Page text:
Treeman - regarding the taped edges, sorry but no. Live steel only. Encourages one to focus on task @ hand. ("A double minded man is unstable in all his ways.") That's how I was trained. I assume all risk and responsibility. After 30 years I'm pretty well focussed. I'll be careful.
I'll post the info about my martial art style in the General Discussions category tomorrow. It's about my bed time.
Up 1st roped tree today (as opposed to all my expeditions up smaller ones barehanded in the past), Quercus alba, of the local decent-sized 60' variety. Figured its spreading branches and strong shape would be helpful. Throwbags are harder than you guys make them look is all I'm gonna say, but it was glorious fun. Throwline seems to get caught easily under the edges of the large bark scales on this tree, to me anyhow. Otherwise it seemed like a really friendly tree to have lots of elbow room or swinging room in. I enjoyed this tree type a lot.
I am glad you made the transition from bare hand climbing to roped climbing. It takes a little while to get used to roped climbing. Especially when it comes to throwing a throw bag. As far as luck in throwing the throw weight, you will have good days and bad days. You will have some trees that are easy to throw, and other trees that are really hard to throw. That's the way it is.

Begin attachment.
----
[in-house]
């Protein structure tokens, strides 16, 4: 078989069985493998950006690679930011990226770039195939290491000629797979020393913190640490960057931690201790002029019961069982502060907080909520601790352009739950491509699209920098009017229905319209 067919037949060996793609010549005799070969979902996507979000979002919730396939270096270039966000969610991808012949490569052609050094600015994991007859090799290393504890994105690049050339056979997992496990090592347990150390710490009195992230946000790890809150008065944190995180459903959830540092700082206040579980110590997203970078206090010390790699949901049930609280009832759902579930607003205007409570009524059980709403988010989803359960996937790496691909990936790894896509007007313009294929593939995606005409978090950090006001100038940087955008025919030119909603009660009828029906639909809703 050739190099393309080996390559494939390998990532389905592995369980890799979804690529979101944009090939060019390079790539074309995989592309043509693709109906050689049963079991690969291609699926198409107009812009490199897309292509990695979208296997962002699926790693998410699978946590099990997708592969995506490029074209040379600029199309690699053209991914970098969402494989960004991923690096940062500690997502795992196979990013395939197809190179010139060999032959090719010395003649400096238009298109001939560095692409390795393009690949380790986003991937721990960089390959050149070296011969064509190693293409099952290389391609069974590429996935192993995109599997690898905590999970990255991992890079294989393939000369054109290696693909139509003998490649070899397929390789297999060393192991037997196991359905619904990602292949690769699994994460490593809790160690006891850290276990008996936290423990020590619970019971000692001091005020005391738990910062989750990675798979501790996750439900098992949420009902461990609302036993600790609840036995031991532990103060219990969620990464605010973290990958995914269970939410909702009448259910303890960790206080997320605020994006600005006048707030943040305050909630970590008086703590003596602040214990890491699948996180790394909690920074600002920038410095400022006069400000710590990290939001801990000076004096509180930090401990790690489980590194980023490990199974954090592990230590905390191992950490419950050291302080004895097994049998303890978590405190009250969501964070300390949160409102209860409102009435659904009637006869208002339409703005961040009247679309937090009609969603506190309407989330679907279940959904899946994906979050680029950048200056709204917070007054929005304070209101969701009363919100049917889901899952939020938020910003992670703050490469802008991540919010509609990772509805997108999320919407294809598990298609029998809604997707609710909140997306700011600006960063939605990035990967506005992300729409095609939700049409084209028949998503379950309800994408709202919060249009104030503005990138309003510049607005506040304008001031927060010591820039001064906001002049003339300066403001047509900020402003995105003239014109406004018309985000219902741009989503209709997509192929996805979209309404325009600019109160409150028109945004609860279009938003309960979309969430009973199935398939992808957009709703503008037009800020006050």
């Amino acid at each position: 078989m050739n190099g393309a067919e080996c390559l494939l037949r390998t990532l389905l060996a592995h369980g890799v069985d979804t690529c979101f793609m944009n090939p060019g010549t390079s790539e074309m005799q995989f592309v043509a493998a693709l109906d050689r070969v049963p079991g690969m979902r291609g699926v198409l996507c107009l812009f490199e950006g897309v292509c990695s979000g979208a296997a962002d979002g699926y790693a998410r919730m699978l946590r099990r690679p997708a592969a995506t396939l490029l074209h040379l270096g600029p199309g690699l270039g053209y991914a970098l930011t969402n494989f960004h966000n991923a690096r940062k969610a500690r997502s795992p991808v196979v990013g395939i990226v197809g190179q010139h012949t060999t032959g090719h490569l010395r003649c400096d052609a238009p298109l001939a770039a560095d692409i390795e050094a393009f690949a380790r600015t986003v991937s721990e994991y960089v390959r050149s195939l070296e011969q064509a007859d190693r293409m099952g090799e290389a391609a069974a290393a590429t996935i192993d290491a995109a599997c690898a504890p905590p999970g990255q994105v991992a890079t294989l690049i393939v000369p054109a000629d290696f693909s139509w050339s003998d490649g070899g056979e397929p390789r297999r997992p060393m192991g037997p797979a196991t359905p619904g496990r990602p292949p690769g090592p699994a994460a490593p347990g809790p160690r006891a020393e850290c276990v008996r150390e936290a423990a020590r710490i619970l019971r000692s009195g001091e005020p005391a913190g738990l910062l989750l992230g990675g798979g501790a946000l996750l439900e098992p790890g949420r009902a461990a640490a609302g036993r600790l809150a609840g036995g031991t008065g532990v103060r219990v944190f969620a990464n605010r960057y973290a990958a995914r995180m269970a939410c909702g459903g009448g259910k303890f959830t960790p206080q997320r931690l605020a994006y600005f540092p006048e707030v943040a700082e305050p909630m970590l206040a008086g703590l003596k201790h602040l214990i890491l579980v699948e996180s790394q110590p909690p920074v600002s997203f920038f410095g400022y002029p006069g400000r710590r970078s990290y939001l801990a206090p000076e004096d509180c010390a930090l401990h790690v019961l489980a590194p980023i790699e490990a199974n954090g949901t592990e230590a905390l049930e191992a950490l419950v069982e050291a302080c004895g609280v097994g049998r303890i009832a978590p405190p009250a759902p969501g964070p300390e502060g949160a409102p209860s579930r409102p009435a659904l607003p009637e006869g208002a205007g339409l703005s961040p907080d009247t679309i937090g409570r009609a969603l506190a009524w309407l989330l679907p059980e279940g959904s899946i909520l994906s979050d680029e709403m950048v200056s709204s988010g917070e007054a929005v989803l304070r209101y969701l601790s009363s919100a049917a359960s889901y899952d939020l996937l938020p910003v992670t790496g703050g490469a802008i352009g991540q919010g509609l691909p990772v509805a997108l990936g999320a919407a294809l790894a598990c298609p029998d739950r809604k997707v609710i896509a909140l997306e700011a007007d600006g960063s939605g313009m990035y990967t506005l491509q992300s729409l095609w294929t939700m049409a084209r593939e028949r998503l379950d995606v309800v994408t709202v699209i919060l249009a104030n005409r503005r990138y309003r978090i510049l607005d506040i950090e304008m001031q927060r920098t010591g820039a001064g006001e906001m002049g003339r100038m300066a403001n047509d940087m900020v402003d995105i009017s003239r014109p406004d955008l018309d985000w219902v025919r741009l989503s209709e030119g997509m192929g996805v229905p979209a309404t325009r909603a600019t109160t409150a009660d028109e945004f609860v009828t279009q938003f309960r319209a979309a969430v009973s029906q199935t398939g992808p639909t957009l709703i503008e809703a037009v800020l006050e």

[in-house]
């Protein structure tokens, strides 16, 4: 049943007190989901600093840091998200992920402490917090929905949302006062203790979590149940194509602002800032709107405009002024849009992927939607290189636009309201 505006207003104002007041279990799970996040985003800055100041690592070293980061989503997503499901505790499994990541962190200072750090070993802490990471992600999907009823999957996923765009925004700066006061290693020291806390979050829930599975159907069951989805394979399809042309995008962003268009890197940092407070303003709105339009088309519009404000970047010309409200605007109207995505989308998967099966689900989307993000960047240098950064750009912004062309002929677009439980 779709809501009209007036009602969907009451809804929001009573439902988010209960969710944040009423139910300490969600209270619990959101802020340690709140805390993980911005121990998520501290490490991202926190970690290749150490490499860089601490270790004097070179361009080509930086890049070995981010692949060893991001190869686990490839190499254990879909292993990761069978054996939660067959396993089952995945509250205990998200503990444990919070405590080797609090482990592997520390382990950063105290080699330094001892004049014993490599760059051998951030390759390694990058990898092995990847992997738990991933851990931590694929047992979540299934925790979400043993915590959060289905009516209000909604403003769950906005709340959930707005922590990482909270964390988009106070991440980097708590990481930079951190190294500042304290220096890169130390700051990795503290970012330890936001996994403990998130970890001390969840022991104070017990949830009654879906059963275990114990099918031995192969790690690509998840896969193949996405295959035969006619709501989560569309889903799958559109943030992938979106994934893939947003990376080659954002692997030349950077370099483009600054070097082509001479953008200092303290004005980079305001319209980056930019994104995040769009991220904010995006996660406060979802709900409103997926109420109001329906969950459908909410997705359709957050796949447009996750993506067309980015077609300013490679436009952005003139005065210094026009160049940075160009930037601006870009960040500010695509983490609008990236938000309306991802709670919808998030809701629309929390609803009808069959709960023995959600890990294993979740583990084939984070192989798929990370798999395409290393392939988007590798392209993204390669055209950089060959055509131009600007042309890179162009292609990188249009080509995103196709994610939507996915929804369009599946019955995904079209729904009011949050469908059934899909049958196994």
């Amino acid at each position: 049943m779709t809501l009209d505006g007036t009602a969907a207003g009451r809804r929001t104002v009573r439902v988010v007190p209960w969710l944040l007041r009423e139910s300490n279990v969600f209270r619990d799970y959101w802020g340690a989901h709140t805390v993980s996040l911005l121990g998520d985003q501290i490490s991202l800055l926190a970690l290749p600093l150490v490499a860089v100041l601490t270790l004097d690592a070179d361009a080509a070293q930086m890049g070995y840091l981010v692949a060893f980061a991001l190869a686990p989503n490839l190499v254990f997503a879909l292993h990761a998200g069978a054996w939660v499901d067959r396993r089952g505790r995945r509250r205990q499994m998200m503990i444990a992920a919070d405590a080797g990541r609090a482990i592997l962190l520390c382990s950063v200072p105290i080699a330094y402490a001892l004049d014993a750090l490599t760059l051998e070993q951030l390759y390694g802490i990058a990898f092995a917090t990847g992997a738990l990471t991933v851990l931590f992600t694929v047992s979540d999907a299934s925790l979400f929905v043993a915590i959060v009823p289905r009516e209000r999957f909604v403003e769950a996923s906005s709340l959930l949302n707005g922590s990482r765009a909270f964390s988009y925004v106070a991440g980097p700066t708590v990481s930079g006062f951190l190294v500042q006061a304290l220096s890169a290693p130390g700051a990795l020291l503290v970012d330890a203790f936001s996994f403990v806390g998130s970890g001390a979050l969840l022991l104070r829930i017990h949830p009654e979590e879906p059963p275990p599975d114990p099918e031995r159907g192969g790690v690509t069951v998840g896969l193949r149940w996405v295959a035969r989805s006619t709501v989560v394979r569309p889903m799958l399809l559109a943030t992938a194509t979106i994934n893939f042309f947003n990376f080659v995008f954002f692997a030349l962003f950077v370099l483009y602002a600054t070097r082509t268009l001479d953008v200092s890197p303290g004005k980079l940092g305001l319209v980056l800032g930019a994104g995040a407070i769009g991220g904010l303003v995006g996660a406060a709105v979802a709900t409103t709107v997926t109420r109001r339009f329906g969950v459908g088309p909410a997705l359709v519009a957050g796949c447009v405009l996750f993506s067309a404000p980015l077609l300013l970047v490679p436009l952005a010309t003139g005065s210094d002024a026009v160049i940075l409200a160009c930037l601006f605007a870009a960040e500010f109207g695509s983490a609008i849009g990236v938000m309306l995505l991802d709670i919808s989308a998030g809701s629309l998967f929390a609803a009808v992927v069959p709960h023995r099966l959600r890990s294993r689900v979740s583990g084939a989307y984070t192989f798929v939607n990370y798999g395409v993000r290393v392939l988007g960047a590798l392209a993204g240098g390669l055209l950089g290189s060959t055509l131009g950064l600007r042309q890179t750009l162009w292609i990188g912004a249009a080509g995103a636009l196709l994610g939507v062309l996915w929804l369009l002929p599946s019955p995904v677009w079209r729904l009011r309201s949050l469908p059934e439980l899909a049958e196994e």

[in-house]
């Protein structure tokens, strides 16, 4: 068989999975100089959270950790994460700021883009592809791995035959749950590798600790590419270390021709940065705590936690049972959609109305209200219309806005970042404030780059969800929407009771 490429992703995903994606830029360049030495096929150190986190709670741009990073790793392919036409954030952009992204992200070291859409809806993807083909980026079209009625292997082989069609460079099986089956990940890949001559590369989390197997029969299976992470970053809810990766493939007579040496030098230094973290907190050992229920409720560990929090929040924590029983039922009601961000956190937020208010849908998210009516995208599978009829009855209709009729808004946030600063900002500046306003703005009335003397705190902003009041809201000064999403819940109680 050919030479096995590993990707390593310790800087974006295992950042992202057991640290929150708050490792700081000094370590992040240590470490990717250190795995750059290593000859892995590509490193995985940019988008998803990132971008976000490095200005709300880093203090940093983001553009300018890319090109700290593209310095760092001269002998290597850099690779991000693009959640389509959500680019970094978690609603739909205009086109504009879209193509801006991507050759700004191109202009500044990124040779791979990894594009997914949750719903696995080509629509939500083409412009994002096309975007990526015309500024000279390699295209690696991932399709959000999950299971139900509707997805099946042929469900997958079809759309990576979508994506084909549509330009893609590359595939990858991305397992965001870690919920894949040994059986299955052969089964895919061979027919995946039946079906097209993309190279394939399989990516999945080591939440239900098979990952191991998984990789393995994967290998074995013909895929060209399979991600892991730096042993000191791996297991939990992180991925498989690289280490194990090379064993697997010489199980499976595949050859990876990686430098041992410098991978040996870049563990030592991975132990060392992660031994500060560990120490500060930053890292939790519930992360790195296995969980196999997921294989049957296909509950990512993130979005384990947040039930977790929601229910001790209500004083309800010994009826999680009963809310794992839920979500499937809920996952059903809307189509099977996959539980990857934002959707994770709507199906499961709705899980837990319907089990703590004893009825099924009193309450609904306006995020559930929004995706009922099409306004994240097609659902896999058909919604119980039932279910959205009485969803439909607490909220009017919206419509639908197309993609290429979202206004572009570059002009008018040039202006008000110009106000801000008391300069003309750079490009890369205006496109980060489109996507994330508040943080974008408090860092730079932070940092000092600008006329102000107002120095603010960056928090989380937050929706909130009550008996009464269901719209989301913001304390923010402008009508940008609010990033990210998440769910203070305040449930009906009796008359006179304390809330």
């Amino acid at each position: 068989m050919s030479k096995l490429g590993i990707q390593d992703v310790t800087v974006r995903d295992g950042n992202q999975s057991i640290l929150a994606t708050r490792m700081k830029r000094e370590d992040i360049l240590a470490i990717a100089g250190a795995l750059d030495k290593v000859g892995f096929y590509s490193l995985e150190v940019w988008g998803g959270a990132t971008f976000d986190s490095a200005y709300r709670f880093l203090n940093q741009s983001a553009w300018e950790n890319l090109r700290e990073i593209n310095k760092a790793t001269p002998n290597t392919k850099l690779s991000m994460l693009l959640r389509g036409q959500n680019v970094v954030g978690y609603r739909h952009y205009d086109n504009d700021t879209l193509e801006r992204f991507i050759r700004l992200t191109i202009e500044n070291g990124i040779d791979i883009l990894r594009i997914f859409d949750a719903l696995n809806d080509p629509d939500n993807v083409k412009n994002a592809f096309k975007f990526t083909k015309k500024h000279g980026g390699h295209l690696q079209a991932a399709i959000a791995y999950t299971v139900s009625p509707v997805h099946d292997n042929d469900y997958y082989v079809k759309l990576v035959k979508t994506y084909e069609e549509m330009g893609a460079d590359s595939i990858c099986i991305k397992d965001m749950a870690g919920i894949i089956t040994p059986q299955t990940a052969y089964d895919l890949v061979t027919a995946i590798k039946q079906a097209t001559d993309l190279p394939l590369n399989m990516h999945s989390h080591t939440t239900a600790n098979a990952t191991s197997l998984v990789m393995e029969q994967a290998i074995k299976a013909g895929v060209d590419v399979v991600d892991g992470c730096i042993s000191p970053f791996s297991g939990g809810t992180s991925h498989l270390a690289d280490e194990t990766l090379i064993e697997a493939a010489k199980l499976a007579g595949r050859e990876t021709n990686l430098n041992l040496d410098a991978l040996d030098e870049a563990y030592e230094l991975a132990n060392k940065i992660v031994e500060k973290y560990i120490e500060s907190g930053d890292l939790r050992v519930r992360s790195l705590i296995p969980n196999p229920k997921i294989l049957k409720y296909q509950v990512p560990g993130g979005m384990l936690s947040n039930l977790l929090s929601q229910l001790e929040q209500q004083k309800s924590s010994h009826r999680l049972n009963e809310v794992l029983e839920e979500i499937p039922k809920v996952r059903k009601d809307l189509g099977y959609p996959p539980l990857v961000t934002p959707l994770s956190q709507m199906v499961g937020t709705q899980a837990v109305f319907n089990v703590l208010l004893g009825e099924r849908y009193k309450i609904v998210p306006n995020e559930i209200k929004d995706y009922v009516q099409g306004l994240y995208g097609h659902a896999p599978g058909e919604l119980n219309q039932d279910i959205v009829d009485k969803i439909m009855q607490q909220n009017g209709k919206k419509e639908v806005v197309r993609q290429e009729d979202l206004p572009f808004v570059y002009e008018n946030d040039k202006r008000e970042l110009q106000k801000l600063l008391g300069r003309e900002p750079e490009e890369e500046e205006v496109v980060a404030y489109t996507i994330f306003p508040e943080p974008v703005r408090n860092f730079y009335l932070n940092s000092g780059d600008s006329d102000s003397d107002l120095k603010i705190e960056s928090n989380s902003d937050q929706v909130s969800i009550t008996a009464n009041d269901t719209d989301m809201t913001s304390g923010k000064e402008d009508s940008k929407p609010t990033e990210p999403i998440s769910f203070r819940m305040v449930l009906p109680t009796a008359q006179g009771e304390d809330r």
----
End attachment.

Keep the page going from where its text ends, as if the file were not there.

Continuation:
If you climb this white oak more often, you'll knock off the flaky parts. This will not hurt the tree. But once you have climbed this tree a number of times, it will be more throw line friendly. You will also learn the tree. What I mean by learning the tree is that you will know where to go and what throws our easiest and fastest. It usually takes 5 climbs for me to learn a tree.
It's going to take you a little bit of time getting used to climbing with the rope. It may not be as fast as free climbing, but it will be just about 100% safe. You'll be able to climb much larger trees too because there won't be any blank sections where there are no branches to climb on. You will just breeze past blank sections of the tree using the throw weight and climbing rope. You'll be amazed at the size of trees you will now be able to climb.
Keep us posted on some of your adventures here. If you have any problems, ask questions. The folks here are very friendly and we always are pleased to have a new climber join the ranks.
@jgrand...Try not to let the throw bag part of it frustrate you too much. It's THE most challenging part of tree climbing. Sometimes I'll grab a bag & bundle of line & practice in the trees by my house. Keep @ it & give yourself to the process. Enjoy.